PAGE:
Conclusion

If you have the free British Airways American Express credit card, and are struggling to hit your £20,000 annual spending target due to lockdown, you should think about quickly upgrading and downgrading to the Premium Plus card.

This will trigger your voucher as soon as your spending passes £10,000 in your current card year.

Longer term, stop and think about why you have the free BA Amex card.

If you are spending more than £10,000 on the free card, the Premium Plus version offers you a better deal.  If you are spending less than £10,000, the American Express Rewards Credit Card offers all of the same benefits (no fee, the equivalent of 1 Avios per £1) with a lot more flexibility.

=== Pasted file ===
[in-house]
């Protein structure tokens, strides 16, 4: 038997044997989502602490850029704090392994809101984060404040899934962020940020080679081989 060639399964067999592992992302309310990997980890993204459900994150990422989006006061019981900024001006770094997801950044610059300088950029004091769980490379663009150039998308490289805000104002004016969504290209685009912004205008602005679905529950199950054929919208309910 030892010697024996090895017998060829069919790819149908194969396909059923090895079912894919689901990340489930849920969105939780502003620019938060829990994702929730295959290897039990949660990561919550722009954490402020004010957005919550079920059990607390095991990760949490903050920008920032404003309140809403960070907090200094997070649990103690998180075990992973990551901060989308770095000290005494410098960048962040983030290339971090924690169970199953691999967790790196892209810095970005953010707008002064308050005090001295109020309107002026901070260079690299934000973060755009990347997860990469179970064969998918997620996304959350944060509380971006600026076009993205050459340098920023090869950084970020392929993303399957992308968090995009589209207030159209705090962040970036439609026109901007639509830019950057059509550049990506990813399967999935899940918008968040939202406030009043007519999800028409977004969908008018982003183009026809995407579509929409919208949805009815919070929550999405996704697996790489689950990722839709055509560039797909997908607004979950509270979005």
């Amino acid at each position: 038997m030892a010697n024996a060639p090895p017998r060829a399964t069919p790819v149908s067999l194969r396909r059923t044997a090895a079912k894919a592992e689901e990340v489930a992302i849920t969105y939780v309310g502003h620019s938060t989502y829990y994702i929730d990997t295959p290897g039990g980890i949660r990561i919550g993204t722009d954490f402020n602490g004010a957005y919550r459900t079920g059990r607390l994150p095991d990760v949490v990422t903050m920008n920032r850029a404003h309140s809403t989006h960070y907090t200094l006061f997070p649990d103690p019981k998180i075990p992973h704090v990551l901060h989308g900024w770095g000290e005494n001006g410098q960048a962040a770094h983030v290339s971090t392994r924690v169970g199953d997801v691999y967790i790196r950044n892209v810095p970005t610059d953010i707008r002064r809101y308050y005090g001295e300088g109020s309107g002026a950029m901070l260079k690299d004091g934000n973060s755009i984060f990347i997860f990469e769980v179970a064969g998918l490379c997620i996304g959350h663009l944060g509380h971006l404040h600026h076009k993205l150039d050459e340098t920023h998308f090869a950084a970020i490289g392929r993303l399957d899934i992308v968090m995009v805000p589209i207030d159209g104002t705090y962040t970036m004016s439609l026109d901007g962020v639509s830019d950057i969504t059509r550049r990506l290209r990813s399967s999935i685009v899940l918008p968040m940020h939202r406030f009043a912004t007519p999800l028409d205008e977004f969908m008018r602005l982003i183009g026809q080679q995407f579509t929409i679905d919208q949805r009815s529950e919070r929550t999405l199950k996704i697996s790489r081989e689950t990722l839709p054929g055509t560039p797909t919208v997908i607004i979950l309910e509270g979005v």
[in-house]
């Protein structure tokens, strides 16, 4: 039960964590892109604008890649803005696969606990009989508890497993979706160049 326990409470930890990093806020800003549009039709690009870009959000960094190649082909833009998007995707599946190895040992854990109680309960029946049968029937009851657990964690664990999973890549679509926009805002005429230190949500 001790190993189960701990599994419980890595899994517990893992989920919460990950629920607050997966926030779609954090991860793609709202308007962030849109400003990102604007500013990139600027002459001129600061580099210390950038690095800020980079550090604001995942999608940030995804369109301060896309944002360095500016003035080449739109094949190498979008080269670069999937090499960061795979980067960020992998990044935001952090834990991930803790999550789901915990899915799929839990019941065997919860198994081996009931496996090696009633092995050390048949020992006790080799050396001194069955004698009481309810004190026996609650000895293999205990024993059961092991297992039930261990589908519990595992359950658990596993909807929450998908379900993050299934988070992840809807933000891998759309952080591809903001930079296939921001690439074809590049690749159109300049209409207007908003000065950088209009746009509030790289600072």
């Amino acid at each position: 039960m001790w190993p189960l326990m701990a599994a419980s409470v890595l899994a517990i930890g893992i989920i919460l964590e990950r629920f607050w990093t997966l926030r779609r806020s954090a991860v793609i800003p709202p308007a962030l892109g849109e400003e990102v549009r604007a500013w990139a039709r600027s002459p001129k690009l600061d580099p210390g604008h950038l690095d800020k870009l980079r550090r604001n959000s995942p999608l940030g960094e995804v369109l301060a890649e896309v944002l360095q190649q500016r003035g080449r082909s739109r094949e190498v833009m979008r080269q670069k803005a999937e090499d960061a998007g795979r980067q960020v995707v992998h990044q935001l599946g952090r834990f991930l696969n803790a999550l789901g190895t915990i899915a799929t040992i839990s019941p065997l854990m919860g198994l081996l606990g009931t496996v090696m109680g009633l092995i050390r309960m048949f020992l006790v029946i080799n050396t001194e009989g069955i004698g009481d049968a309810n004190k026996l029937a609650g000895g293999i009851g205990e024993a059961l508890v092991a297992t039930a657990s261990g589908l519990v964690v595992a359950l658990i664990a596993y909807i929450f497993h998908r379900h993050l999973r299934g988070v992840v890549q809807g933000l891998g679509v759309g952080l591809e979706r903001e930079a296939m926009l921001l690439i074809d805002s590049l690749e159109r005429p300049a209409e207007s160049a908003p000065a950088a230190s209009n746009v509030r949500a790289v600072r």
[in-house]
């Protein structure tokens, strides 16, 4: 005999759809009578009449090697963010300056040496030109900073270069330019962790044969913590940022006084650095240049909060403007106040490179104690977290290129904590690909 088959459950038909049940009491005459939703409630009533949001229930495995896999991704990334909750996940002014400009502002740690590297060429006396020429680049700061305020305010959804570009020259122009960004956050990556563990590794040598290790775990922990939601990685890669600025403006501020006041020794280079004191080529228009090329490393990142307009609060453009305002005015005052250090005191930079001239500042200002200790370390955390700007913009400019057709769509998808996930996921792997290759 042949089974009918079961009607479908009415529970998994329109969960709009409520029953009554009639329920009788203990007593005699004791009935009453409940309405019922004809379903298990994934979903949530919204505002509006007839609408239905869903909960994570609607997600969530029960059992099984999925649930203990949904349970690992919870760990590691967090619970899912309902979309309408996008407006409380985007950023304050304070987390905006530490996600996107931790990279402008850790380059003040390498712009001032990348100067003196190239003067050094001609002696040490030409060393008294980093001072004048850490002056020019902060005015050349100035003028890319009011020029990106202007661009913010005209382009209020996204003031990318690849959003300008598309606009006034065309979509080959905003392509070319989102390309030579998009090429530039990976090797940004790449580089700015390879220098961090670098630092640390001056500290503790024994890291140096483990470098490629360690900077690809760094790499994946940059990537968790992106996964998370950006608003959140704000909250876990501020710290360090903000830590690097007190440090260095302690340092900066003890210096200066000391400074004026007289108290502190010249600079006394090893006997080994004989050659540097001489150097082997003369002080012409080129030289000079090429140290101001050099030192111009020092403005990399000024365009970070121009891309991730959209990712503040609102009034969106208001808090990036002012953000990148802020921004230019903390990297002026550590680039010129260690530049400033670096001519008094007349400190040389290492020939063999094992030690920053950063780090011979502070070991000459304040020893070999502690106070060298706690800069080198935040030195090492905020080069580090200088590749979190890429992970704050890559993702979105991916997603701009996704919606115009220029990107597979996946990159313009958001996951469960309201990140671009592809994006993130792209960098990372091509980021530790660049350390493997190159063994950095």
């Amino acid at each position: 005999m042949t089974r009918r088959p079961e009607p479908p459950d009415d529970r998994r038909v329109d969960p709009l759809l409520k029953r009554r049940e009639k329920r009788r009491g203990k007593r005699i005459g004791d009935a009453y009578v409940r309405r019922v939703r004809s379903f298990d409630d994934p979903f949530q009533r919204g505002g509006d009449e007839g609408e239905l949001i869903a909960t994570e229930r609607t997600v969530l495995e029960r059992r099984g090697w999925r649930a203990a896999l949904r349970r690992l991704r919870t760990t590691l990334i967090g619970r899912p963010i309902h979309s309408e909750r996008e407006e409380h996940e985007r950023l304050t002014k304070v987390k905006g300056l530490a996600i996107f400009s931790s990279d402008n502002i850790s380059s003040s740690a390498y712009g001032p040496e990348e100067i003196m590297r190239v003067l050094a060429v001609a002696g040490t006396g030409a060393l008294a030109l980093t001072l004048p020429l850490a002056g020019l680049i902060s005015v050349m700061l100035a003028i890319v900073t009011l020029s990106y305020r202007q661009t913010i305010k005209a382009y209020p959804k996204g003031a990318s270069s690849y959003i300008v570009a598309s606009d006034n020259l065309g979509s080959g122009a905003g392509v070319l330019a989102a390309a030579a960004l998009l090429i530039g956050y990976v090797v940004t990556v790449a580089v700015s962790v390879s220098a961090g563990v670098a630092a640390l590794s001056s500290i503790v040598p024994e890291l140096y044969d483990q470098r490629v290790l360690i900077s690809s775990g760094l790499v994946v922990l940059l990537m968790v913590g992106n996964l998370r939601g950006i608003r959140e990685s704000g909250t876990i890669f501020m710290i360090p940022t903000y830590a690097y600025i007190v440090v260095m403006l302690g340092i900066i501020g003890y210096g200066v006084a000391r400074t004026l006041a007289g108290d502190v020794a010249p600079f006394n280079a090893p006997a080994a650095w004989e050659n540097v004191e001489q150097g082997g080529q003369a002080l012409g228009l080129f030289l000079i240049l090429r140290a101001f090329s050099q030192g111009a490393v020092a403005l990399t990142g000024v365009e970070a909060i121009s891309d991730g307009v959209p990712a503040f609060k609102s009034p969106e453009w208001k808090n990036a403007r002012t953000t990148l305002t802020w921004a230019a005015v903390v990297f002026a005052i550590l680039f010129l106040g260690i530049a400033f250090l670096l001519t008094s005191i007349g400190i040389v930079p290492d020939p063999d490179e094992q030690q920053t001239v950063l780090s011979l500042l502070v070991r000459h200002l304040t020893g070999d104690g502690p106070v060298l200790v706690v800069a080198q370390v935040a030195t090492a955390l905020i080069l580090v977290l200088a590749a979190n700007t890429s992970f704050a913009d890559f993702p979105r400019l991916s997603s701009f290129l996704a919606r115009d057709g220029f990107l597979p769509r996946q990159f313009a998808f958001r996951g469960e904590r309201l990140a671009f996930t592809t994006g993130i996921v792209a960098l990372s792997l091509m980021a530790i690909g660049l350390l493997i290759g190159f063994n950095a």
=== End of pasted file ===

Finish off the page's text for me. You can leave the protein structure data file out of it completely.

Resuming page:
(Want to earn more miles and points from credit cards?  Click here to visit our dedicated airline and hotel travel credit cards page or use the ‘Credit Cards Update’ link in the menu bar at the top of the page.)

Disclaimer: Head for Points is a journalistic website. Nothing here should be construed as financial advice, and it is your own responsibility to ensure that any product is right for your circumstances. Recommendations are based primarily on the ability to earn miles and points and do not consider interest rates, service levels or any impact on your credit history.  By recommending financial products on this site, I am – technically – acting as a credit broker.  Robert Burgess, trading as Head for Points, is regulated and authorised by the Financial Conduct Authority to act as a credit broker.

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Comments

  1. Secret Squirrel says:

    Yes, but there has been reports if you upgrade now after you have already spent over 10k that you may be issued a 1 x Year voucher instead of the BAPP 2 x Year voucher. You will need to call Amex if they issued you a 1 x year version and wait to be resolved.

  2. GeoffGeoff says: